A very sudden termination, without the slightest warning, is in great favour with a certain class of correspondents, the most important announcement being immediately followed by the writer's signature. Others, again, endeavour to account for an abrupt close by excusing themselves on the score of being 'in haste to
catch the post,' while a very frequent mode of wind-up consists of a humble apology for 'this hurried scrawl.' The most common of all con
clusions, however, embraces a series of affectionate messages in the shape of 'kind regards' or 'best wishes' to Tom, Dick, and Harry, or to 'the family circle;' and in the case of some very generous correspondents, every known relative of the recipient, both direct and collateral, is favoured with a distinct portion of the writer's love! In addition to their many other good qualities, the letters of Lady Mary Wortley Montagu, to which I have already referred, are remarkable for the great variety of style with which they close, as well as for the graceful and pleasing manner in which the writer usually slides into the concluding assurance of her faithfulness or affection.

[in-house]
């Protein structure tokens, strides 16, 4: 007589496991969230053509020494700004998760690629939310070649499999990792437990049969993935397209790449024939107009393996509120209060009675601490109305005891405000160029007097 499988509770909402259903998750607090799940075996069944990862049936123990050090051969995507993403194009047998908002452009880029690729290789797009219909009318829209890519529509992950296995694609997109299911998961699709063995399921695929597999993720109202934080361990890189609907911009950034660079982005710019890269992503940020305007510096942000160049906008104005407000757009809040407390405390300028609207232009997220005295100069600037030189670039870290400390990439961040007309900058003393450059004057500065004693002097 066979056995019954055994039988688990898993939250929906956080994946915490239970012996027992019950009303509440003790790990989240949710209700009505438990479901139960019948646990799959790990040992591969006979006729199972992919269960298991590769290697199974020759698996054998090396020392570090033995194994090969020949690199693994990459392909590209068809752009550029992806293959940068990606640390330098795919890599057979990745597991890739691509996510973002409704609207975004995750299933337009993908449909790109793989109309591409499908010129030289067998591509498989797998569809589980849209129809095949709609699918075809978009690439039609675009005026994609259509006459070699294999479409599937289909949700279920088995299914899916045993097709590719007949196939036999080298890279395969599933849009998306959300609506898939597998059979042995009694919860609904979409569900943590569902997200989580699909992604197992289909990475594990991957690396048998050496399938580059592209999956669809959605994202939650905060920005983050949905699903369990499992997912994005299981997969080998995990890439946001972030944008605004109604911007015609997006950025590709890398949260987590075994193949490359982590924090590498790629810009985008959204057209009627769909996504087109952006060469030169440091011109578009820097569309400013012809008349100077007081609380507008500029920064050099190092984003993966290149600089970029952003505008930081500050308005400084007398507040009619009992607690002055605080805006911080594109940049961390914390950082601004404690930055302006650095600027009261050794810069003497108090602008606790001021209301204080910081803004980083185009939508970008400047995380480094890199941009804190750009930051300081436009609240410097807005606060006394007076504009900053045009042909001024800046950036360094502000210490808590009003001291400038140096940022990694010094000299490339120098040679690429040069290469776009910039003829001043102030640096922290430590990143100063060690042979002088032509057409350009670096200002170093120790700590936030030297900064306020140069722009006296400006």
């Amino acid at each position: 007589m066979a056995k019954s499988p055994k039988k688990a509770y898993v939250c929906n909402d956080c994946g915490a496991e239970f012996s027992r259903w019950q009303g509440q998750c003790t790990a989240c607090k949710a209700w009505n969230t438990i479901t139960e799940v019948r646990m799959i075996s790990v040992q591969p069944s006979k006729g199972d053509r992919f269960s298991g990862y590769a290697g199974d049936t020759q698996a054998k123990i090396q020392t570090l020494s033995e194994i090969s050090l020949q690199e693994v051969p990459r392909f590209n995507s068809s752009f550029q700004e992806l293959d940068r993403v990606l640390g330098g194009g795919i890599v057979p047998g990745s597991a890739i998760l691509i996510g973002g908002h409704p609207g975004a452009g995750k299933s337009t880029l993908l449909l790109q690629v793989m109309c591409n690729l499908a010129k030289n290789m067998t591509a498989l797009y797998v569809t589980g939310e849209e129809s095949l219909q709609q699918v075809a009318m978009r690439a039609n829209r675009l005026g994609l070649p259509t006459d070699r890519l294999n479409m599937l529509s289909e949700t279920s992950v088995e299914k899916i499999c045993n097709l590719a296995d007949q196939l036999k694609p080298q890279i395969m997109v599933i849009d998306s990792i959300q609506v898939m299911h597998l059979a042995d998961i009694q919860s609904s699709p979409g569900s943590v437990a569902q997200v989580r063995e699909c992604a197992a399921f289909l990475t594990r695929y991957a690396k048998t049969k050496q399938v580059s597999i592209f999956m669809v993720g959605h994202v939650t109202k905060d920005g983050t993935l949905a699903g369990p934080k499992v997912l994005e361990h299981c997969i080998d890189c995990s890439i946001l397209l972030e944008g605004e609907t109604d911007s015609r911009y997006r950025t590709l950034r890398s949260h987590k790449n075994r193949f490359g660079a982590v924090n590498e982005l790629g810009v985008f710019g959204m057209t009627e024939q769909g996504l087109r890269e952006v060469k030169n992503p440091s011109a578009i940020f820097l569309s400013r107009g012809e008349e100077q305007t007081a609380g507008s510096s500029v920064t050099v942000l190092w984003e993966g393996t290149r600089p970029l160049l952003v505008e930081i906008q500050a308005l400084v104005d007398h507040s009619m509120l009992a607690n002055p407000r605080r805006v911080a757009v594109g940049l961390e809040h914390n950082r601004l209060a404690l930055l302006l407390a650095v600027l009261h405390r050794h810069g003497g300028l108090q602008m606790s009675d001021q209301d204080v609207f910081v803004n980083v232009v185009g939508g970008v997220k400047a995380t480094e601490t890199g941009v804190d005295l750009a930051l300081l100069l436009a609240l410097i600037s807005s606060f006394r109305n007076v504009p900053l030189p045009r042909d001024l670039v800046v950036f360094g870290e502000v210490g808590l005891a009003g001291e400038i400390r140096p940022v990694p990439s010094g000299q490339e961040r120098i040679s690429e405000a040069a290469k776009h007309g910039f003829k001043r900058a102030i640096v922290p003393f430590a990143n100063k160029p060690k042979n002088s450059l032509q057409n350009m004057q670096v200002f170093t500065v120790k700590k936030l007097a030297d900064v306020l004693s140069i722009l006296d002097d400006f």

While speaking of stereotyped and commonplace conclusions, I may briefly refer to one or two other blemishes of pretty frequent occurrence, and of a still more objectionable kind. As a topic of conversation, particularly among comparative strangers, the state of the weather is universally acknowledged to be invaluable, furnishing as it does a safe and prudent intro
duction to more special subjects. The same may be said of all the ordinary events of nature, such as the appearance of the first snowdrop, or the fall of the leaf; but incessant allusion to these matters in the course of a friendly correspondence is very far from edifying. However much interested the recipient of a letter may feel in the meteorological conditions of his own immediate neighbourhood, he is, in most cases, comparatively indifferent respecting the amount of rain or sunshine, or of heat or cold, experienced by his correspondent in some distant part of the kingdom.
Other topics besides the state of the weather are very much out of place in epistolary commerce. As Addison truly remarks, in the Tatler, 'to desire to know how Damon goes on with his courtship to Sylvia, or how the wine tastes at the Old Devil,1 are threadbare subjects,
1 If wine is not a very edifying subject for correspondence, as a perpetual topic of conversation it is even more repulsive to all who possess even the average amount of brains. In these abstemious days, when a long sederunt at the dinner-table is quite a rare occurrence, the tiresome discussion of vintages still constitutes a very common occupation; and the most fluent prosers on the subject are not unfrequently shallow pretenders, who, if blindfolded, could hardly tell the difference between port, claret, and burgundy.